Professional in-home care normalizes family dynamics. When an elder parent, spouse or other loved one needs care, the changed relationship between the two can be emotionally difficult. Caregivers often feel overburdened even as they are dealing with their loved one's grief over loss of independence and autonomy. When a professional in-home caregiver helps a client dress, bathe, shave, go to the toilet and perform other personal care tasks, this removes some of the emotional distress associated with the caregiving role—and preserves the care receiver's sense of dignity, as well.
In-home caregivers take care of challenging tasks. Did you know that many family caregivers today are dealing with their own age-related health problems? It may be unsafe for them to help their loved one walk or transfer from bed to chair, or to assist with other physically taxing hands-on care. Professional caregivers are trained to perform these tasks safely. They also can do housekeeping, laundry and other tasks that keep all household members safe, and healthy, and in good spirits.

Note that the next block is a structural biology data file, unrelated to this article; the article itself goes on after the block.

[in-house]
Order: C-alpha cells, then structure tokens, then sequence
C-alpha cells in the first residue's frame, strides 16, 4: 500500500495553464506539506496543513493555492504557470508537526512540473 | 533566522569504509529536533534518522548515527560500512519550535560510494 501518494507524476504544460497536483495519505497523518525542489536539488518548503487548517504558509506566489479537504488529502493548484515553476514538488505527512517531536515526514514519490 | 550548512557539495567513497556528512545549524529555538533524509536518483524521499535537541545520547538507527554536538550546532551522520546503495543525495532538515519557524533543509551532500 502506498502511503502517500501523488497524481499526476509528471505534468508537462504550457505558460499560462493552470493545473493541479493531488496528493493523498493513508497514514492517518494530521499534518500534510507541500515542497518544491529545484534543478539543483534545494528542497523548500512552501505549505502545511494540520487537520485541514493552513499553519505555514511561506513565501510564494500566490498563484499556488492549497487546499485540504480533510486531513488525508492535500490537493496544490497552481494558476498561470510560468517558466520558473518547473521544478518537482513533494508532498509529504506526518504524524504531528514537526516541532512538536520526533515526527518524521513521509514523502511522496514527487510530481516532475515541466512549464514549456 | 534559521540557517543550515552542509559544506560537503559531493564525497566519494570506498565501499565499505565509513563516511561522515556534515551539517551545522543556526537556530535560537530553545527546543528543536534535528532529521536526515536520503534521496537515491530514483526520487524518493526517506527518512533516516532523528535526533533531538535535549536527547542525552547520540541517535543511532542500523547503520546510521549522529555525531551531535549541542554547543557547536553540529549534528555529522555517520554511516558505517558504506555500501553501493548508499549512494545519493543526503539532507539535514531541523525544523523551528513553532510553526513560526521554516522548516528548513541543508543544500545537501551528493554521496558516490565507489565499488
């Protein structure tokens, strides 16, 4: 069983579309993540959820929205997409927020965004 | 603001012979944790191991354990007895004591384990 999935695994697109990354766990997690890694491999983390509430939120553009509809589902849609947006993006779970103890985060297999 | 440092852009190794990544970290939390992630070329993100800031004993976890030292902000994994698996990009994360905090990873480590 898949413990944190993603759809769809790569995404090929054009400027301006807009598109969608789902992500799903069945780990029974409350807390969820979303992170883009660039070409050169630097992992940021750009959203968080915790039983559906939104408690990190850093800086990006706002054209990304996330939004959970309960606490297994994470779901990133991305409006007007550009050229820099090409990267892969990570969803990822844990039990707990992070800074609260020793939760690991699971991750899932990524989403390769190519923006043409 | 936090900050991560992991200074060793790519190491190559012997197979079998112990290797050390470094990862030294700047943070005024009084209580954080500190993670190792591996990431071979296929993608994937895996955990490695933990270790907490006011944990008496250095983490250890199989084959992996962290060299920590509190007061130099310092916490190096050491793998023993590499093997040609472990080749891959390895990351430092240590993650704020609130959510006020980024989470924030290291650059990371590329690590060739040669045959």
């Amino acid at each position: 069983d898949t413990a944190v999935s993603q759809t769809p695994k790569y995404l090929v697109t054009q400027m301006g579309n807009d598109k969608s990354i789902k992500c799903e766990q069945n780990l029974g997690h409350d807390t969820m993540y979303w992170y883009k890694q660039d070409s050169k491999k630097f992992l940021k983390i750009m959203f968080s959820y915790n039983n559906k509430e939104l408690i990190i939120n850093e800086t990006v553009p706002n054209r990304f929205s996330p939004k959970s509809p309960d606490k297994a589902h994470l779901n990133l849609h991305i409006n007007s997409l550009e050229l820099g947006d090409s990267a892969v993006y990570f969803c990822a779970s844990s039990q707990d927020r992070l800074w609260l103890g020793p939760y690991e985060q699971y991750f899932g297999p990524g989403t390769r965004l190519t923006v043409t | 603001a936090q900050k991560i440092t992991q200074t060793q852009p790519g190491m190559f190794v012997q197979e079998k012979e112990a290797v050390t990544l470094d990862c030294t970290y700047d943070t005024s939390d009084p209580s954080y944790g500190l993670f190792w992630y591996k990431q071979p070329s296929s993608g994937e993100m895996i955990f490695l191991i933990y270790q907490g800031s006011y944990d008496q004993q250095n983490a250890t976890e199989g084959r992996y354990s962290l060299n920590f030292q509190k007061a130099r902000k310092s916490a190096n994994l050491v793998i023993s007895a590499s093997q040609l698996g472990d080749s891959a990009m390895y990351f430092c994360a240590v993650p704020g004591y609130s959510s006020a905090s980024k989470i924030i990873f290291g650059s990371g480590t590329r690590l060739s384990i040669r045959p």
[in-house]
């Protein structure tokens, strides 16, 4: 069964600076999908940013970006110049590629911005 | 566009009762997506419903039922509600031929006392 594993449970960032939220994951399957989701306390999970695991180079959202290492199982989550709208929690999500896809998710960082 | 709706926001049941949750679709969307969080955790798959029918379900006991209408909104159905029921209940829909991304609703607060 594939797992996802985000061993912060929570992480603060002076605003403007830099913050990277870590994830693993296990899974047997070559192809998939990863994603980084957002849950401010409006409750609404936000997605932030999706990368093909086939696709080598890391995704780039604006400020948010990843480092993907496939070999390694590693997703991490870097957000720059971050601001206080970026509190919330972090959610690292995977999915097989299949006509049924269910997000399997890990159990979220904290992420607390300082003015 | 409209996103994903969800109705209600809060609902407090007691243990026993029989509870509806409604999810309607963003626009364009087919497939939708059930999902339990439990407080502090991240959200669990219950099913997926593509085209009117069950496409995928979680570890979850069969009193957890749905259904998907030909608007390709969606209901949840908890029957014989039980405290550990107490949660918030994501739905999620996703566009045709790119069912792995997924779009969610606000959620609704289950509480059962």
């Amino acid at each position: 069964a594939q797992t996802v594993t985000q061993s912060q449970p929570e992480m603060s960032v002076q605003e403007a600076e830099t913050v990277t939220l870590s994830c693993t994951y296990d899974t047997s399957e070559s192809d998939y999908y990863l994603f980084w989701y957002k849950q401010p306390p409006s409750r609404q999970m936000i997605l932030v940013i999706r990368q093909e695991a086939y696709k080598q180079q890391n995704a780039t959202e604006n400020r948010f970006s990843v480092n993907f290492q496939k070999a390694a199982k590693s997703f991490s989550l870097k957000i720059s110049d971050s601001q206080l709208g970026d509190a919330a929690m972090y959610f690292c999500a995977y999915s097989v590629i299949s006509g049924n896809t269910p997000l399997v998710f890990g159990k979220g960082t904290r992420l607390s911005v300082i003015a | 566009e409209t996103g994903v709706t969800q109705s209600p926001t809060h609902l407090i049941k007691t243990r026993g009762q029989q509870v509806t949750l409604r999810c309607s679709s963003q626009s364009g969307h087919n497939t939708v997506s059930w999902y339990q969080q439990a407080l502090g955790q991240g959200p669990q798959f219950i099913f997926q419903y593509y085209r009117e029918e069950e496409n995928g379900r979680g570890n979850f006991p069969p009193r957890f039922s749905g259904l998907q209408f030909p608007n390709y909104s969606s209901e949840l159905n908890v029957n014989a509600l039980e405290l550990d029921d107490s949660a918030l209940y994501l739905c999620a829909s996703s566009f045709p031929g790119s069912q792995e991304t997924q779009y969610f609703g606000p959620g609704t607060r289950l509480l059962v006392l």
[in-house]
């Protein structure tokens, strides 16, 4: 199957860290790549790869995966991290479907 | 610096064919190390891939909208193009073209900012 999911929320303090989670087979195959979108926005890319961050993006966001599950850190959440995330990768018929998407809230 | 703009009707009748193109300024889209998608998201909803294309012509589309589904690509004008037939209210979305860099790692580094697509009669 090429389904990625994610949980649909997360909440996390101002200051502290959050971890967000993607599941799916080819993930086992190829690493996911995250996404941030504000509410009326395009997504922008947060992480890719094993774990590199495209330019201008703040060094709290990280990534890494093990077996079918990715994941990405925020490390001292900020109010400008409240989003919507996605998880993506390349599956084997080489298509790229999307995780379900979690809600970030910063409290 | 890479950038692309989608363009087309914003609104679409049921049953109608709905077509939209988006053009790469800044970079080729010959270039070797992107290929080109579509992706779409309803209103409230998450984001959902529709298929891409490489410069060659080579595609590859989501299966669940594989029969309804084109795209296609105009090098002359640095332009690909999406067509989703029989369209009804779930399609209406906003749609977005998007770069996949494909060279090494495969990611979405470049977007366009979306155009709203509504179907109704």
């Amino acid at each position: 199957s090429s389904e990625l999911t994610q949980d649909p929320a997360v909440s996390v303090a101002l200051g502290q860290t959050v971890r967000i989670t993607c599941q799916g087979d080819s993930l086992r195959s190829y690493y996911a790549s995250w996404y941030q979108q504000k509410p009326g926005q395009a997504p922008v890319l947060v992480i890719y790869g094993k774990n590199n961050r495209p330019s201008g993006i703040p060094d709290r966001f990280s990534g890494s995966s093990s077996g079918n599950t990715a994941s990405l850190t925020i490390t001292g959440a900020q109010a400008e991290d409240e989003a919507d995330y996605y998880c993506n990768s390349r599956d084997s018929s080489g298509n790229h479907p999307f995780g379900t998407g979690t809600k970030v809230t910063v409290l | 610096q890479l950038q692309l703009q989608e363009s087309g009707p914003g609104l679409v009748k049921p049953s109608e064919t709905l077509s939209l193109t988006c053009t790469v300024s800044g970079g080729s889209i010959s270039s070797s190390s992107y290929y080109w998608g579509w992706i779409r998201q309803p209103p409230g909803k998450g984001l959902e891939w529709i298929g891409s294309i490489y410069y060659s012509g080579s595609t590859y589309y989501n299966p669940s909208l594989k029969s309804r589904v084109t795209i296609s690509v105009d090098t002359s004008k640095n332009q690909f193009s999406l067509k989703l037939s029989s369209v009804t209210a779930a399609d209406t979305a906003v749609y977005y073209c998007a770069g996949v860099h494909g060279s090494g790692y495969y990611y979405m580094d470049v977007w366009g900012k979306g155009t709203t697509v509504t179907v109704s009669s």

Professional in-home care reduces worry for family caregivers. Many family caregivers experience anxiety when their loved one is home alone. They never quite relax enough to recharge their emotional batteries, because they are always concerned about how their loved one is doing. This nonstop fretting can increase stress and depression. What a difference it makes to know that their loved one could get help if a fall were to occur ... has assistance getting to the bathroom … and is not sitting isolated at home.
In-home caregivers provide supportive care for clients who have Alzheimer's disease and other dementia. Studies show that depression levels are highest in family caregivers whose loved one is living at home with Alzheimer's disease. Dealing with the day-to-day issues of caring for a person with dementia is very stressful. In-home caregivers provide supervision, hygiene support and solutions for dealing with difficult behaviors such as wandering, aggression and sleep disturbances.